While the last posts were about the business dimension of digitalization, there obviously is a technology side to it as well. Digitalization requires the company to build new technical capabilities, specifically around the use of data and artificial intelligence, but the primary challenge is, in my experience, concerned with system and software architecture.
The system and software architectures embed the key decisions about the business of the organization and how we deliver value to customers. And although the architecture isn’t immutable, it’s often more expensive to change the architecture than other aspects of a system, such as features and interfaces. Also, as few of us ever have the opportunity to start from a greenfield situation, we’ll need to evolve the current architecture to facilitate the digital transformation. Architecture transformation tends to be slow and time consuming as many architecture design decisions have implications throughout the system and removing these is very demanding.
Especially in embedded or cyber-physical systems, the traditional approach was to force the software to follow the mechanical and electronics lifecycle. Similar to leaving mechanics and electronics unchanged after the start of production, the software is typically updated as little as possible too. This allows architects to build all kinds of dependencies in the architecture as these will incur a quality assurance cost only once.
With digitalization, we seek to improve the delivered value continuously through digital means, including updating the software and AI models as well as using data analytics to optimize the performance of the system. This has implications on the system architecture as it requires the mechanical and electronics parts to be designed to optimally support continuously improving value delivery. Suddenly, the atoms are in service of the bits instead of the other way around.
The implications on the architecture are, at least, threefold: platformization, modularization and instrumentation. First, the transition from delivering software for products once or infrequently during their lifetime to continuous updates easily becomes prohibitively expensive in case each product or each customer-specific instantiation of a product is treated as a separate, unique entity. Instead, we need to adopt a “superset platform” approach where all products and all product variants are configurations of the platform. All functionality delivered to customers lives in this one platform and all additions are made to the platform. This allows for a much higher degree of automation of quality assurance and deployment, but it has significant architectural implications. The architecture needs to support the superset of functional and quality requirements as well as a mature approach to managing variability.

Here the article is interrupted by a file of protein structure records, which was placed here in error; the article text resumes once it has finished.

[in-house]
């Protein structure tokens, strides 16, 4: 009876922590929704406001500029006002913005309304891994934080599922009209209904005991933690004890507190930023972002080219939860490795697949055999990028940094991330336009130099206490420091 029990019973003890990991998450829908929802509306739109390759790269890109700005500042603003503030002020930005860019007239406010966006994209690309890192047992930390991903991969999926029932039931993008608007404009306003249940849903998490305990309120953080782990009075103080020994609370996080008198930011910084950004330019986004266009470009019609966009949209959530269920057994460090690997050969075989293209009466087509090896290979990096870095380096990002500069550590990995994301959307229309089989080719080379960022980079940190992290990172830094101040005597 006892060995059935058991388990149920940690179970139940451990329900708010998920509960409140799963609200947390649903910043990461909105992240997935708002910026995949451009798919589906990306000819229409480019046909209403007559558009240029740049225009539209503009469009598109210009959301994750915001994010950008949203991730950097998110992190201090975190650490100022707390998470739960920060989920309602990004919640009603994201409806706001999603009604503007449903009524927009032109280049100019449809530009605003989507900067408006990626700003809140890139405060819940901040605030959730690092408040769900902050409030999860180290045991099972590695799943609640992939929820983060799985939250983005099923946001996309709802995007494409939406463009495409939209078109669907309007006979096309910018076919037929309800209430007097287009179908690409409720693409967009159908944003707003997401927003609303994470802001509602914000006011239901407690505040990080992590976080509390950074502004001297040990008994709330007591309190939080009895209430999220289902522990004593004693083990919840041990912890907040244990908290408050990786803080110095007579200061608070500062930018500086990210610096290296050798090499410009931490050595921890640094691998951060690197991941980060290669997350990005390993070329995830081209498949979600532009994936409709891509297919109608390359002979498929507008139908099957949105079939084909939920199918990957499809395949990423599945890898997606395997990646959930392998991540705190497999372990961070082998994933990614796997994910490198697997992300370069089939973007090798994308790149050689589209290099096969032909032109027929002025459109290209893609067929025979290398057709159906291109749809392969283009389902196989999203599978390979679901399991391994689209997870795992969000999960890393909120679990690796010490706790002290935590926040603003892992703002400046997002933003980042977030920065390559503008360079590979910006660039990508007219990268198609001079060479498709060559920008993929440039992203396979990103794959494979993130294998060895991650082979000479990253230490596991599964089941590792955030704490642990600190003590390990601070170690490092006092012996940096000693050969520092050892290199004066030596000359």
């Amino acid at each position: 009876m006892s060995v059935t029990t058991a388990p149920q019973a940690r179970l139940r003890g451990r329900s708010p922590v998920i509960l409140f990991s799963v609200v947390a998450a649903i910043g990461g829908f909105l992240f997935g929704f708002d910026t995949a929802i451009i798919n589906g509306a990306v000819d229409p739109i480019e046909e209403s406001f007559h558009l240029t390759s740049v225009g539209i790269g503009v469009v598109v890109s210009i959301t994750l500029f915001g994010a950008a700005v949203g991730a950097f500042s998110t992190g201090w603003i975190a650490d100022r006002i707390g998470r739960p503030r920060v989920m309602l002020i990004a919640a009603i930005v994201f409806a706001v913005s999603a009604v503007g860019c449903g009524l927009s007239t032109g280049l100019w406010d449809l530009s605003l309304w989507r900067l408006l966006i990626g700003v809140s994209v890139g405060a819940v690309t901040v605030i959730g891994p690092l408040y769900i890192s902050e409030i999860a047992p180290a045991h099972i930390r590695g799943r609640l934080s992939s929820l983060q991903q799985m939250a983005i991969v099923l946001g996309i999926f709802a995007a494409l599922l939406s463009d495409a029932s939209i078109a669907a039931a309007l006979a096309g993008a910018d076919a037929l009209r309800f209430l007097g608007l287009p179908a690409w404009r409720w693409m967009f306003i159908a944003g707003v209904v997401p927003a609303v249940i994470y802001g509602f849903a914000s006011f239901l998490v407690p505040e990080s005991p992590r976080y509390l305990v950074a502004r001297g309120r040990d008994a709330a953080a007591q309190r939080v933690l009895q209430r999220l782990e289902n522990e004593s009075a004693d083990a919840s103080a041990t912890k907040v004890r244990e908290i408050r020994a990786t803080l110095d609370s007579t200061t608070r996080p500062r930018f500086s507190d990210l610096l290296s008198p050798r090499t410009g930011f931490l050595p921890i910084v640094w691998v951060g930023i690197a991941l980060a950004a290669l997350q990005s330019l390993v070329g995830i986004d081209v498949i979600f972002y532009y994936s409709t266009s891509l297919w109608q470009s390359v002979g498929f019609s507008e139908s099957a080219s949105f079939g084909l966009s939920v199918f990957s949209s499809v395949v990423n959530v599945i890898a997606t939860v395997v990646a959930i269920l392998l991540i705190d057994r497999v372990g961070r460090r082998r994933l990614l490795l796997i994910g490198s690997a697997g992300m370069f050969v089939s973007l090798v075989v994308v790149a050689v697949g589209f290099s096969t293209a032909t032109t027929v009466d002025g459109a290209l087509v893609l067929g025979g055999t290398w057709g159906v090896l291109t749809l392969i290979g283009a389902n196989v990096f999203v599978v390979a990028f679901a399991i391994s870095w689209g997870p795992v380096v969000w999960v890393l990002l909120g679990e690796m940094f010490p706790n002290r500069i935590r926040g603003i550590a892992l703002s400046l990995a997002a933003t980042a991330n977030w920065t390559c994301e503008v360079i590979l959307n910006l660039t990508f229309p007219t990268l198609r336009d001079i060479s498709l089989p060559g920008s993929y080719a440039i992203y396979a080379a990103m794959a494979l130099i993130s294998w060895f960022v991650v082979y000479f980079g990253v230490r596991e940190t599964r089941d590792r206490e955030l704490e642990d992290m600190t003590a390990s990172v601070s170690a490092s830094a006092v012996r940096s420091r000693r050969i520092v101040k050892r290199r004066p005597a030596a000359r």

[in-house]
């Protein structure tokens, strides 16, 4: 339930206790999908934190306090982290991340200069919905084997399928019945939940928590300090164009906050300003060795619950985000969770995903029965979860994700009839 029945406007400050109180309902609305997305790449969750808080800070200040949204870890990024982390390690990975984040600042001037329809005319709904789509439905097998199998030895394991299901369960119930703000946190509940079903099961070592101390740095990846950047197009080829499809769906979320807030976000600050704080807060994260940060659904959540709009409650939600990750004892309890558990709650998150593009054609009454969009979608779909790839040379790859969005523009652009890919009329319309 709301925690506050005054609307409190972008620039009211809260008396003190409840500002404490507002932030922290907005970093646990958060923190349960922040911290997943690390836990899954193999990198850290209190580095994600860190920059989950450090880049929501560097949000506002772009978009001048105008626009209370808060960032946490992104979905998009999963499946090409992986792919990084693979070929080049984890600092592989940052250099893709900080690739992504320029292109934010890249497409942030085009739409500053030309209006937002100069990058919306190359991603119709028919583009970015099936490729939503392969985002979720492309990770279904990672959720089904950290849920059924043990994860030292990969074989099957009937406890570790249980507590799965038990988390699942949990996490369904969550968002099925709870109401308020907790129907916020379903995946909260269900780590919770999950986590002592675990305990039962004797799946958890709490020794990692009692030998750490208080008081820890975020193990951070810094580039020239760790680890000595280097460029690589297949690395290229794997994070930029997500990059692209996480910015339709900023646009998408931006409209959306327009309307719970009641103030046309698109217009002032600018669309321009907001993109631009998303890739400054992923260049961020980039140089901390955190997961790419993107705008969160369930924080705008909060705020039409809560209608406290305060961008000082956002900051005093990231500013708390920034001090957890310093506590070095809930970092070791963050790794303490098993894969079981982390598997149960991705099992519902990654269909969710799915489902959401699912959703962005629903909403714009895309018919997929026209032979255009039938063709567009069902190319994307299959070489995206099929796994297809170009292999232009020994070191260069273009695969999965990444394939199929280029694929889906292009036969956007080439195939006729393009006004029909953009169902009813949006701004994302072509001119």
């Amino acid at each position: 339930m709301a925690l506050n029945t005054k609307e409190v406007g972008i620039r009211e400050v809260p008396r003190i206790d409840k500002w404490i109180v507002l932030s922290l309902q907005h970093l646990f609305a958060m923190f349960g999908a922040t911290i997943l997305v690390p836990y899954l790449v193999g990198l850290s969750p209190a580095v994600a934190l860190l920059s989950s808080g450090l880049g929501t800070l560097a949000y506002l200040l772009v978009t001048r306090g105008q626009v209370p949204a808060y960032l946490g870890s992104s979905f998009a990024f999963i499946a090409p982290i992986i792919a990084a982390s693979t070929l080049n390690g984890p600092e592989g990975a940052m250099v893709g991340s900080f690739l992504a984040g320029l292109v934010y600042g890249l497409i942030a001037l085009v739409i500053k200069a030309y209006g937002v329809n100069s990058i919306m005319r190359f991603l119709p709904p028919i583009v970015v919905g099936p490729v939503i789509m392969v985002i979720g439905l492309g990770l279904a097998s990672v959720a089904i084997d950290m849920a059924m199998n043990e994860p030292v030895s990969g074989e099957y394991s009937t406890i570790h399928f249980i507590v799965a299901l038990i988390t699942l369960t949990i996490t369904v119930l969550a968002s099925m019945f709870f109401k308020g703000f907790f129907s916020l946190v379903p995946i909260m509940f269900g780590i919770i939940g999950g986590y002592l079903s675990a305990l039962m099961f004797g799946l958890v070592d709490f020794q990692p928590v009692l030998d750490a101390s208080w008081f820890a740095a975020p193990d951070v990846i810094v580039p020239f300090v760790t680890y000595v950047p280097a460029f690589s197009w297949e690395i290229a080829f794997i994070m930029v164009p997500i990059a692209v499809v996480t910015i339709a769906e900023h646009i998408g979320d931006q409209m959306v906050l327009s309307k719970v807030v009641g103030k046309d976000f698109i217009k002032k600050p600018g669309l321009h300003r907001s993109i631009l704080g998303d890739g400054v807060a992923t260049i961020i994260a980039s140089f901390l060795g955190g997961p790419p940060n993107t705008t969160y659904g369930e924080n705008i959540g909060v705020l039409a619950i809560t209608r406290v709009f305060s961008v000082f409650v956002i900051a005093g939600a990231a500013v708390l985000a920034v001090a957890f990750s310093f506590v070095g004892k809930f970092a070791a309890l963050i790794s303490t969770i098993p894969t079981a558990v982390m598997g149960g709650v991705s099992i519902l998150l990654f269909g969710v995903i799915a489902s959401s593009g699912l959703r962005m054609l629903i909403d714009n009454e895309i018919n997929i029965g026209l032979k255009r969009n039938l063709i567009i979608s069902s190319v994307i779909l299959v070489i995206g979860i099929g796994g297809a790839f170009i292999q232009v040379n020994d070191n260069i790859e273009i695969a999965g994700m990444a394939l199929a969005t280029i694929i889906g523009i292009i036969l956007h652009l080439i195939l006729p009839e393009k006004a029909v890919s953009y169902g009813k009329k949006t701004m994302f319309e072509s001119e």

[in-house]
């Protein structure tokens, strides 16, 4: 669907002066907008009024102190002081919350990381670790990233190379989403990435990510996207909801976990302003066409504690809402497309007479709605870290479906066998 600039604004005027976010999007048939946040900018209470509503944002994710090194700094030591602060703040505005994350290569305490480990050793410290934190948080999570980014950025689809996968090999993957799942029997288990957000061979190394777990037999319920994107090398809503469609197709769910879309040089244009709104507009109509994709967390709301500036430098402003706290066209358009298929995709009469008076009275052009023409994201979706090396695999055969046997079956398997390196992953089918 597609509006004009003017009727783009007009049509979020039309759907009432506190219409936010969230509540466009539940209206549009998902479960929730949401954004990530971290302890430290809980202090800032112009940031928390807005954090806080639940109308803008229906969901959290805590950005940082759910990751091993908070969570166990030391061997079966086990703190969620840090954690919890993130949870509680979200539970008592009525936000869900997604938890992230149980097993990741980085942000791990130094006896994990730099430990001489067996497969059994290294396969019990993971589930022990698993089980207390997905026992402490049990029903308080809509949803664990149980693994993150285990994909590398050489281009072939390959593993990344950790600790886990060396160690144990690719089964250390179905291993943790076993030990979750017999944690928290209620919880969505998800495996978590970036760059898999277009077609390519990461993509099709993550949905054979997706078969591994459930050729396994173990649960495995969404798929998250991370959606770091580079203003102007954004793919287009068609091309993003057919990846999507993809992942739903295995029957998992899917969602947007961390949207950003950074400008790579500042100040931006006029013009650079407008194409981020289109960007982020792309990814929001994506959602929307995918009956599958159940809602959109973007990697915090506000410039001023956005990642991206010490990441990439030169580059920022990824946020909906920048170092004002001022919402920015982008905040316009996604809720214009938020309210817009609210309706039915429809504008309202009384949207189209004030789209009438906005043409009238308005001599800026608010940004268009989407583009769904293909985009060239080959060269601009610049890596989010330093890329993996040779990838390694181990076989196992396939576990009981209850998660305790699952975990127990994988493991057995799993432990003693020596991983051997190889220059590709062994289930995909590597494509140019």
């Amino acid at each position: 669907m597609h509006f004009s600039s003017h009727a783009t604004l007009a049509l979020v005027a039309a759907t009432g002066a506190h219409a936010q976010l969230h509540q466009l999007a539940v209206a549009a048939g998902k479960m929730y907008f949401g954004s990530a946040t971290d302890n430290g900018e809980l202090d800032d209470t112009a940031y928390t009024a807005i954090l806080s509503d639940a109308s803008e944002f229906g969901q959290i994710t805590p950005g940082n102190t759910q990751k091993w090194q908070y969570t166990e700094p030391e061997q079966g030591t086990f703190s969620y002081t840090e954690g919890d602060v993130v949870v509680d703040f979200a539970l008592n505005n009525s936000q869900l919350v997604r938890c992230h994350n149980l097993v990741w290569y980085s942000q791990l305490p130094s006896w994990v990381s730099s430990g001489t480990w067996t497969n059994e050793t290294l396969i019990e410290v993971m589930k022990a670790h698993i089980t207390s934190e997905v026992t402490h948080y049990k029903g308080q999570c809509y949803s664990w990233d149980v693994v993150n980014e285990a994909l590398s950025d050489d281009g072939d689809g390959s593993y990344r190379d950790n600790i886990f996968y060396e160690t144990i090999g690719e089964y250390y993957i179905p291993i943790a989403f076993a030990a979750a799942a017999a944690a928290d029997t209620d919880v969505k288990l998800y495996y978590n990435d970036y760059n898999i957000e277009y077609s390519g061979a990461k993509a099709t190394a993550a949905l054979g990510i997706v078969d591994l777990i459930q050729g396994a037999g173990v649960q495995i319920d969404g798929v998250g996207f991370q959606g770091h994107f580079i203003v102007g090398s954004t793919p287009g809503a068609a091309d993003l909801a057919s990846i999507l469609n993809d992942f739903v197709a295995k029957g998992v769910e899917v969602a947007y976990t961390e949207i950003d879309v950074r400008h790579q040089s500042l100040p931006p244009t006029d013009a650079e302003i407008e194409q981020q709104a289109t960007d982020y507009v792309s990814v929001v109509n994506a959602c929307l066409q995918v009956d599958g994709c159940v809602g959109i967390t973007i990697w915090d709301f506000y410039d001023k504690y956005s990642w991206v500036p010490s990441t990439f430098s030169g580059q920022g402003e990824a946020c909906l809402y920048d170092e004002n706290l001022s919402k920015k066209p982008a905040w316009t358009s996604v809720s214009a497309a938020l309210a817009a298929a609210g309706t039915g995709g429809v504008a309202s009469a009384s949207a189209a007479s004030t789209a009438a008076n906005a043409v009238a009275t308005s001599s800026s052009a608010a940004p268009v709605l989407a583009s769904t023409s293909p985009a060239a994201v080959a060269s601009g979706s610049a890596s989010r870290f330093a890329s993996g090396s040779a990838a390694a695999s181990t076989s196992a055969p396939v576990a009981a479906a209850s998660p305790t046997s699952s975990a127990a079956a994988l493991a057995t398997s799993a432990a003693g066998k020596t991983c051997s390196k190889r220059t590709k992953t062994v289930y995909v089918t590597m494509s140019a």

Second, as most systems, especially in embedded contexts, are large and complex, we need to shift away from the traditional approach of shutting down the system, updating the entire software and restarting the system. In the case of DevOps, this causes too much system downtime and will lead to customers resisting upgrading their systems regularly. Instead, we need to support the independent deployment of components. This requires a modularization of the architecture to allow the system to function properly even if the components that make up the system are of different generations and versions. This in turn requires defensive approaches for component interfaces as well as maintaining multiple interfaces for the component to support different system configurations.
Finally, one of the key elements of digitalization is the use of data from the field for analytics and machine learning, both centrally and in the deployed systems. This requires the architecture to support easy instrumentation of components, features and interfaces. As it’s impossible to predict what the company might want to collect in terms of data, it’s critical to be able to easily add various types of instrumentation to the system as part of the DevOps cycle. In addition, as the amount of data generated in various parts of the system might be quite significant, some of the processing of this data needs to be done locally to decrease dependency on a centralized system.
Digitalization also has implications for the system and software architectures. The transition to continuous value delivery requires, especially for embedded systems, a kind of Copernican revolution in the system architecture where the atoms need to support the bits, rather than the other way around. This requires three main architecture changes: adopting a superset platform approach, significantly strengthened modularization of the system and mechanisms for easy incorporation of instrumentation as well as data processing functionality. To paraphrase Winston Churchill, we shape our architectures, but then our architectures shape us. So, design the architecture supporting your digital transformation carefully.